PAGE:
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In Memoriam Benjamin W. Lee

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IN MEMORIAM

Benjamin W. Lee

Benjamin W. Lee

Dr. Benjamin W. Lee, Head of the Theoretical Physics Group at Fermilab, was killed in an automobile accident near Kewanee, Illinois, on June 16, 1977. He was driving with his family to the Fermilab Program Advisory Committee Meeting at Aspen, Colorado. Dr. Lee was heading west on I-80 when an eastbound semi-trailer crossed the highway divider into the westbound lane and struck his car on the left front side. Mrs. Lee and their two children, Geoffrey and Irene, sustained minor injuries.

Benjamin W. Lee, 42, was born in Seoul, Korea, and came to the United States in 1956 as a student. He studied at Miami University, the University of Pittsburgh and the University of Pennsylvania, where he received the Ph.D. in 1960. Lee became a United States citizen in 1968.

He held appointments at a number of institutions here and abroad, including the State University of New York at Stony Brook, the Institute for Advanced Studies, and the University of Paris. He was also a fellow of the Sloan Foundation, a Guggenheim fellow, and a fellow of the American Physical Society. He served on advisory committees for many other laboratories and universities. He joined the then National Accelerator Laboratory in 1971. He also held a joint appointment as professor of physics at the Enrico Fermi Institute of the University of Chicago.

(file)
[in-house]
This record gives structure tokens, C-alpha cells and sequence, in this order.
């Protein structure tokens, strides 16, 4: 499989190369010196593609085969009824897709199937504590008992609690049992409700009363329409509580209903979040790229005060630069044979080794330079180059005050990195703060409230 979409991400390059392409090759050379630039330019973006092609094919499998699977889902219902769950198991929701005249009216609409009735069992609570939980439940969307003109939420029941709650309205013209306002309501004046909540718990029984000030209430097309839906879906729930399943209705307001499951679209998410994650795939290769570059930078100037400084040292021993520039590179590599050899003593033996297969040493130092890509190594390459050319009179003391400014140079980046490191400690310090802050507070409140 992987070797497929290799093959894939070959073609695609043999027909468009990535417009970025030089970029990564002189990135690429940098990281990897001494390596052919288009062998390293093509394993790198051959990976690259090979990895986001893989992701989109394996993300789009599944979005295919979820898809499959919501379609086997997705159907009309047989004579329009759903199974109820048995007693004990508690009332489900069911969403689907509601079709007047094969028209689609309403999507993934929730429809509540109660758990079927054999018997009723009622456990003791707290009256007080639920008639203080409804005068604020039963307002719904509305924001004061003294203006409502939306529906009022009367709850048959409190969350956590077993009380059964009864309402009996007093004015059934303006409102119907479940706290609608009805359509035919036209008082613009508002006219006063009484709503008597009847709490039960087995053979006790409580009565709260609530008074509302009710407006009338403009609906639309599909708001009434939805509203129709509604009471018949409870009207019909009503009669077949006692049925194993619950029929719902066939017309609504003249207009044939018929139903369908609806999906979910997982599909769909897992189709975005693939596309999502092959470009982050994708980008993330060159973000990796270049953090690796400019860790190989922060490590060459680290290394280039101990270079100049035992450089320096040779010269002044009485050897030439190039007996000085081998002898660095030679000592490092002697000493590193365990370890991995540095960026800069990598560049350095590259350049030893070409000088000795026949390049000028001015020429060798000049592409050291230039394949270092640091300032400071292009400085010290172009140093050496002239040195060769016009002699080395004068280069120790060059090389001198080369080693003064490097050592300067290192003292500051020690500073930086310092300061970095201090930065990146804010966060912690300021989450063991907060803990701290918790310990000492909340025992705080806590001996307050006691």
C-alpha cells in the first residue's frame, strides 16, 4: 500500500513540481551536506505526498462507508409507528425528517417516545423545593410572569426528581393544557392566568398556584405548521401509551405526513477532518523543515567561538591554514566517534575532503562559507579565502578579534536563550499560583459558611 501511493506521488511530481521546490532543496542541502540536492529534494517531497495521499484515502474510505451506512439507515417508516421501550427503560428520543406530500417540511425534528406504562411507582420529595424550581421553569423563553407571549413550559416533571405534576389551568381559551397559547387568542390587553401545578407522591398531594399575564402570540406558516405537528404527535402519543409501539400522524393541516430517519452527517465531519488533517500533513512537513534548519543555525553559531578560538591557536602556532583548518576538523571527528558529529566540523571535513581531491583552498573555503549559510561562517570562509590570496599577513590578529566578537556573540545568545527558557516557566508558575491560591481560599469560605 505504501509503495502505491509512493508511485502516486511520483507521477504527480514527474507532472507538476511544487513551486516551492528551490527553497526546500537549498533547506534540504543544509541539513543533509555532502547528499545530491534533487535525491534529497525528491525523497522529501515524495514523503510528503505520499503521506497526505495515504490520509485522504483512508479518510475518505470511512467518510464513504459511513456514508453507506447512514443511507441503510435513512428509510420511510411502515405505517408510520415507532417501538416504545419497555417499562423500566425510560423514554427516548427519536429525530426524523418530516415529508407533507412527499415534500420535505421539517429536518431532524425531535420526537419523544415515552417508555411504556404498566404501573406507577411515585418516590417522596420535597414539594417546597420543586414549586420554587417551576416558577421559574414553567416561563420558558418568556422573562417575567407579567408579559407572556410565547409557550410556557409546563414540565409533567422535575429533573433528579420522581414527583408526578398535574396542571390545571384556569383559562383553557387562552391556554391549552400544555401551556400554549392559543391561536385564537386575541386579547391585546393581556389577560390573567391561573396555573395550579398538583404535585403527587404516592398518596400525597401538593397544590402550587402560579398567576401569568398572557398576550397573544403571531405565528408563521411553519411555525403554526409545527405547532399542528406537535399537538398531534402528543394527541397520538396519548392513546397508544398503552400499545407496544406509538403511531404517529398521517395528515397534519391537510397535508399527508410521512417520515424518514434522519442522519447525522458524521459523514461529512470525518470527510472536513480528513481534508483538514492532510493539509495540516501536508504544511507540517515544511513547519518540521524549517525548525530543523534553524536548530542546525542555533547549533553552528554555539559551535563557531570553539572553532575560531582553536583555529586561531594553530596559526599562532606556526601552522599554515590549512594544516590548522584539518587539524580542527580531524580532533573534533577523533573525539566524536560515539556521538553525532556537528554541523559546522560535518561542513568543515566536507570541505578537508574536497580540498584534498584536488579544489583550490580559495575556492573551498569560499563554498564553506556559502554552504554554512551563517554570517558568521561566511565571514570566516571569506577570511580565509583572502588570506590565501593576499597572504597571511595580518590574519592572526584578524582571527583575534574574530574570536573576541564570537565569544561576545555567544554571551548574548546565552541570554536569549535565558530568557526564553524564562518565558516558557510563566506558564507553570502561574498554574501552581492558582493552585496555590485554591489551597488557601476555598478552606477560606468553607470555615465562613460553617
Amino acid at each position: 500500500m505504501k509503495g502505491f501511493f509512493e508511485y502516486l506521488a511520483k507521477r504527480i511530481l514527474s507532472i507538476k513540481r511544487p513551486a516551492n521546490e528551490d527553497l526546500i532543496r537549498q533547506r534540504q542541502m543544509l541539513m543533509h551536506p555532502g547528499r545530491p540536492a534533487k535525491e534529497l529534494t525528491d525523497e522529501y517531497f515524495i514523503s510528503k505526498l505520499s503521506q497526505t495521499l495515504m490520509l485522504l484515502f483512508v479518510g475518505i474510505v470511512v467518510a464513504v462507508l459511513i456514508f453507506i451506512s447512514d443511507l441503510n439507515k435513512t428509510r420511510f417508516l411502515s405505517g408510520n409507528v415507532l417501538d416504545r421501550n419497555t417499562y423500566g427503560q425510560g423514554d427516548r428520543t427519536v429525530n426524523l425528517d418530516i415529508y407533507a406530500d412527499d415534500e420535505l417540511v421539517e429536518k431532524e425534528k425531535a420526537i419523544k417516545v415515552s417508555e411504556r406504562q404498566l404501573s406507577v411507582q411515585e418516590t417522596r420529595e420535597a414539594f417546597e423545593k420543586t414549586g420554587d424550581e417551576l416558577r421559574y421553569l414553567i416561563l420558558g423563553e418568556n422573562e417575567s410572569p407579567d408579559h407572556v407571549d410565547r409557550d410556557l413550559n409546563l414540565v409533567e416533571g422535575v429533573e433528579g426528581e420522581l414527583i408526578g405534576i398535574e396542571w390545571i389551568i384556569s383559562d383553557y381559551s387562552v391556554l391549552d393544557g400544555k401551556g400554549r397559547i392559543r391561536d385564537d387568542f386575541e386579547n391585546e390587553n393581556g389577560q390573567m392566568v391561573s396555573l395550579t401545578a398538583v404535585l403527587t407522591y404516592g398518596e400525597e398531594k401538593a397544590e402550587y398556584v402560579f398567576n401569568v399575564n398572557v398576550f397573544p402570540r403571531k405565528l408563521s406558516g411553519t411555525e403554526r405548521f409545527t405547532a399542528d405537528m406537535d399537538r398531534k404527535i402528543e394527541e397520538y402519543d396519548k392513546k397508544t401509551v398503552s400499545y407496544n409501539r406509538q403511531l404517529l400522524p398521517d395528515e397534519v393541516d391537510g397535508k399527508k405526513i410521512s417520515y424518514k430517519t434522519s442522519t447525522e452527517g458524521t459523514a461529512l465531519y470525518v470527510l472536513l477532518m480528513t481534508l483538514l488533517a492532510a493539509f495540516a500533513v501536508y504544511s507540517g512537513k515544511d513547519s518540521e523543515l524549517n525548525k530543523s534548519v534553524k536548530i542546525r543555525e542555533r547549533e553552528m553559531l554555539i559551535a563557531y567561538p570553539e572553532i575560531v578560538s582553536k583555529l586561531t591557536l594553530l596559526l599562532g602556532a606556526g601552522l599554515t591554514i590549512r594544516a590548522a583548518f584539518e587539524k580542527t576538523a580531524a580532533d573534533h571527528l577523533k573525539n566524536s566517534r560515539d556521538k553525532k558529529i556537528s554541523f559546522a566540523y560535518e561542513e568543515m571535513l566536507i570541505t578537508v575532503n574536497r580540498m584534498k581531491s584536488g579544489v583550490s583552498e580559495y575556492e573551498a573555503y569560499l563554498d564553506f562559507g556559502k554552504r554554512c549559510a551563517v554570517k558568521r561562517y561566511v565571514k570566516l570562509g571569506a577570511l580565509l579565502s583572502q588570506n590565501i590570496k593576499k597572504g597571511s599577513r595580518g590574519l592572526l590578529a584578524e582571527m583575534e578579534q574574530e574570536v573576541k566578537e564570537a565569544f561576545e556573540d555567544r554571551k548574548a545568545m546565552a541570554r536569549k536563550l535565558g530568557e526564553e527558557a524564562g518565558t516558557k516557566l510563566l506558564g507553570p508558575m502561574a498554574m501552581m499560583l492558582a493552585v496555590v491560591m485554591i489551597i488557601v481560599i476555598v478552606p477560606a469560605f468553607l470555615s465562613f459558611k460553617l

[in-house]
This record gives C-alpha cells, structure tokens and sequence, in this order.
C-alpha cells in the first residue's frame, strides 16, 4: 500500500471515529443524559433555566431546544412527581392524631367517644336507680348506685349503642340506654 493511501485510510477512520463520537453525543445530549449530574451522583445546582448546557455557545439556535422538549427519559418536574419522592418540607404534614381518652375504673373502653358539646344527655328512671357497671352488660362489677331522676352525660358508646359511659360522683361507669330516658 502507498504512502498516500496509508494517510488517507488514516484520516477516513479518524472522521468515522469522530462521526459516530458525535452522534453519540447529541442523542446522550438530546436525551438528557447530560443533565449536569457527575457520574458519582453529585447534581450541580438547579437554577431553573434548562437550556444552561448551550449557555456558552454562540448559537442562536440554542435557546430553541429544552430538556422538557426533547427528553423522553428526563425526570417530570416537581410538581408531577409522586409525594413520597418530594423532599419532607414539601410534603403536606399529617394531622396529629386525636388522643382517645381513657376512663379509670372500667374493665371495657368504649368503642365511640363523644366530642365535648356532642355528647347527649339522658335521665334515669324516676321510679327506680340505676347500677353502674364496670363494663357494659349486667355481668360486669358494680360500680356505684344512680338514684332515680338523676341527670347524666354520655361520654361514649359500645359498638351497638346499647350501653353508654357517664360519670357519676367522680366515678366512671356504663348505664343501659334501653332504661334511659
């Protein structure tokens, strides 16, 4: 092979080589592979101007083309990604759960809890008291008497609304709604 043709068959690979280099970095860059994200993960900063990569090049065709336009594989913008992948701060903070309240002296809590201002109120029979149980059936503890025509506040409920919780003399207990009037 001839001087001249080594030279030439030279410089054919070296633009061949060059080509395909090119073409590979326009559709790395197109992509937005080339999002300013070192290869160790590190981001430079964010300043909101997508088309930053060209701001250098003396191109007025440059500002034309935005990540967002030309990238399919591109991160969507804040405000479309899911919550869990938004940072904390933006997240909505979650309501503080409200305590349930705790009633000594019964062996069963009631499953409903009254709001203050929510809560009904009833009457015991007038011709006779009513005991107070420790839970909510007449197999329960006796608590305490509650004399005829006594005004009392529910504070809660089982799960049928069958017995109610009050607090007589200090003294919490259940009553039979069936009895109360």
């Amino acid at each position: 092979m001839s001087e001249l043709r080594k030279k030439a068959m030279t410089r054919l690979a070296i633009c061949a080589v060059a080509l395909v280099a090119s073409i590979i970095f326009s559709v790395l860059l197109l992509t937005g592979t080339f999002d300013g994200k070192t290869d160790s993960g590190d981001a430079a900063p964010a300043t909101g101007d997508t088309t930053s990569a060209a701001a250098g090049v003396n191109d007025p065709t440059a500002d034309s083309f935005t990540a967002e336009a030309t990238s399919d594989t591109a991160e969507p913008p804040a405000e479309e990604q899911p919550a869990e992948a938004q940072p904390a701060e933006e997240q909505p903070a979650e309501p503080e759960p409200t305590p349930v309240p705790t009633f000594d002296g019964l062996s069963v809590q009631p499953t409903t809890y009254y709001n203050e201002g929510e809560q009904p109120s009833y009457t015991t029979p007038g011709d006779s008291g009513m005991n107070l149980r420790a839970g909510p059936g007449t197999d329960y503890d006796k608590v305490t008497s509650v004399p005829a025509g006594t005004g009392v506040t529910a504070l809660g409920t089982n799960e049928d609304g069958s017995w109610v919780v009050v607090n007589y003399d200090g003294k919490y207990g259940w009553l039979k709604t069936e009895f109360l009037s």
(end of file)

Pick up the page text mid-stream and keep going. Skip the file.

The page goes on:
Dr. Lee was the author of more than 100 research papers in the field of elementary particle physics. His work particularly emphasized the theory of weak interactions. He made significant contributions to the development of the gauge theories that are now believed to be of fundamental importance in unifying our views of the forces between the elementary particles of the atomic nucleus.

Robert R. Wilson, in a eulogy to Dr. Lee at the services held on Tuesday, June 21, said, "Ben Lee chose our Laboratory to be his home; it was an indescribable good fortune for us ... His key contribution is helping us to unite theories about electricity and radioactivity...It is a work of beauty and importance and loveliness...He set a tone, a standard of excellence, of mutual respect, an atmosphere of teaching and communication. That spirit will live on to his testimony."

Source: The Village Crier Vol. 9 No. 24, June 23, 1977

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